In somewhat typical fashion, I have intentions for this to be the beginnings of a project, which really means I hope to make it back to the area soon to find some more frames. Tentative plans to head up to Vietnam’s final frontier, Ha Giang, this month were foiled by very busy schedules, but hopefully a bit later this year I’ll make it happen…
These images come from in and around Sa Pa, a small tourist town set amongst majestic mountain scenery and inhabited mostly by ethnic minority tribes, such as the Hmong and Dzao, both of which even have their own subdivisions designated by the colors they wear. Anyway, I was in the area working on a commercial project, but luckily got outside a number of times to take in the grandeur. Below are a selection of frames, that are hopefully the initial stages of a future project.
The north of Vietnam near the Chinese border has nothing if not stunning, grand landscapes that two-dimensional images can barely do justice.
Youth stand on an unfinished structure overhanging the terraced rice paddies below.
An ethnic minority market in the small mud-laden village of Hmong Hum, about 2 hours drive over the rugged mountain roads from the town of Sa Pa.
Loose tobacco, known as thuoc lao, is sold in bulk and inhaled via what is essentially a bong made of bamboo.
In the center of the market, a small spat erupts between young men.
I’m not sure if the spilled rice was the cause or the effect of the fight, but in any case, in very Vietnamese fashion, it caused a scene that drew a crowd of onlookers.
Buffalo are an essential part of the existence in the north, much like many other areas of the country. Children of not so many years are often the ones given charge of the large, powerful creatures.
Terraced rice fields define much of the landscape here.
On a high remote hillside, a father and son become one.
At the park in the center of the town of Sa Pa, young Hmong girls are more concerned with play than with selling the handmade trinkets that generally constructs their days.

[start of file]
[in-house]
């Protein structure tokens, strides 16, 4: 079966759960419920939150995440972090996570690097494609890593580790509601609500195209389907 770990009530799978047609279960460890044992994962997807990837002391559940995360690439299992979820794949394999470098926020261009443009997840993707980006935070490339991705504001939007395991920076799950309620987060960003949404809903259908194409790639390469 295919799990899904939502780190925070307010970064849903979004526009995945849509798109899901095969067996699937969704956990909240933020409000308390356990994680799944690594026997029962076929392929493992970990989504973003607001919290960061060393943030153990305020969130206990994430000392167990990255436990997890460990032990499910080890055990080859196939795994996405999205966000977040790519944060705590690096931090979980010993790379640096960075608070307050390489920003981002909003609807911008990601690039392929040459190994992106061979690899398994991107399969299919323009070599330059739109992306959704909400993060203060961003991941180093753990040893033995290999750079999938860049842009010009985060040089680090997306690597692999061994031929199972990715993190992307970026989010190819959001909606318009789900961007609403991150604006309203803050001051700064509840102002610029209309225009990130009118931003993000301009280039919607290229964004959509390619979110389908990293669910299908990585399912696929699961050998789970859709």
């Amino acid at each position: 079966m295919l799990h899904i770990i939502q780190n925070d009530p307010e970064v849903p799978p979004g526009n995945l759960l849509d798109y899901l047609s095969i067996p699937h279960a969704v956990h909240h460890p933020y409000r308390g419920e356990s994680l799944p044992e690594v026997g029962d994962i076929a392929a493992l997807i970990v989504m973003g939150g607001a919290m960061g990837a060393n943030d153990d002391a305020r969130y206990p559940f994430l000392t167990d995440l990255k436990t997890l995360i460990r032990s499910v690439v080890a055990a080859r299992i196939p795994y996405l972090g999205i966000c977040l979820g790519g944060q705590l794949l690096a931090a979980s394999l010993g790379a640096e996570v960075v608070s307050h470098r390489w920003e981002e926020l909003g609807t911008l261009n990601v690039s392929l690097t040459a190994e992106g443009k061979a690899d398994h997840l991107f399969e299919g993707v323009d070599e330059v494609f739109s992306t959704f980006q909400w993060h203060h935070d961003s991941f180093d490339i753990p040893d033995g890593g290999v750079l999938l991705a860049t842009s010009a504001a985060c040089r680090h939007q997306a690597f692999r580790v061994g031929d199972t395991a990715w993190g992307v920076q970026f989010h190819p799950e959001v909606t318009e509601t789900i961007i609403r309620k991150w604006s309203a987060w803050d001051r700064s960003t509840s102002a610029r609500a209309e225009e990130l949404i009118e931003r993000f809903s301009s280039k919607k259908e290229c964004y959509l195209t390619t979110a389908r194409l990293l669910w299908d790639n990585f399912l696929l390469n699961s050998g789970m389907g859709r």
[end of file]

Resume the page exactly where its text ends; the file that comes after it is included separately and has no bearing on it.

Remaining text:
Even as they grow older, both manufacturing and selling these traditional items to tourists will become their primary career. Formal education seems to have very little necessity or means of support in this rugged landscape. However, these girls are often nearly fluent in several popular languages, and can offer a rebuttal to almost any tourist who gives an excuse for not buying from them.
The slightly more aged youth picked up an unfinished bottle of beer, and before consuming it himself, took liberties to share it with his younger friend as the smaller boy’s father looked on.
At another local minority market called Coc Ly, makeshift barber shops are set up each day. Needing little more than a mirror and chair, these can also be found in nearly everywhere in the country.
Age in three parts: On another high hillside, a teenaged girl and her family prepare hemp stalks for sale. These bundles can be seen drying all along the mountainous roads.
Perhaps not so many years pass on before the time to bear your own children is at hand. In these environs, the work needed for survival is non-stop, and new generations are of course welcome additions to the able hands and bodies.
Even well into age, the grind of life must continue. Walking sometimes up to several hours to buy or sell goods is, and may always be, the way of life in these parts.
The large animals that are a staple of daily life, also appear to be commodities after they’ve expired, though while they’re still in bodily form, they are taken care of as well as possible.
In another corner of the small market, an improvised photo studio provides captured moments and existences, which are often luxury items in this part of the country.
A fairly frantic monkey is caged behind a rustic restaurant that greets tourists at the end of a river boat trip.
And finally, agriculture, stunning natural beauty and hard work are the defining characteristics in this corner of the world.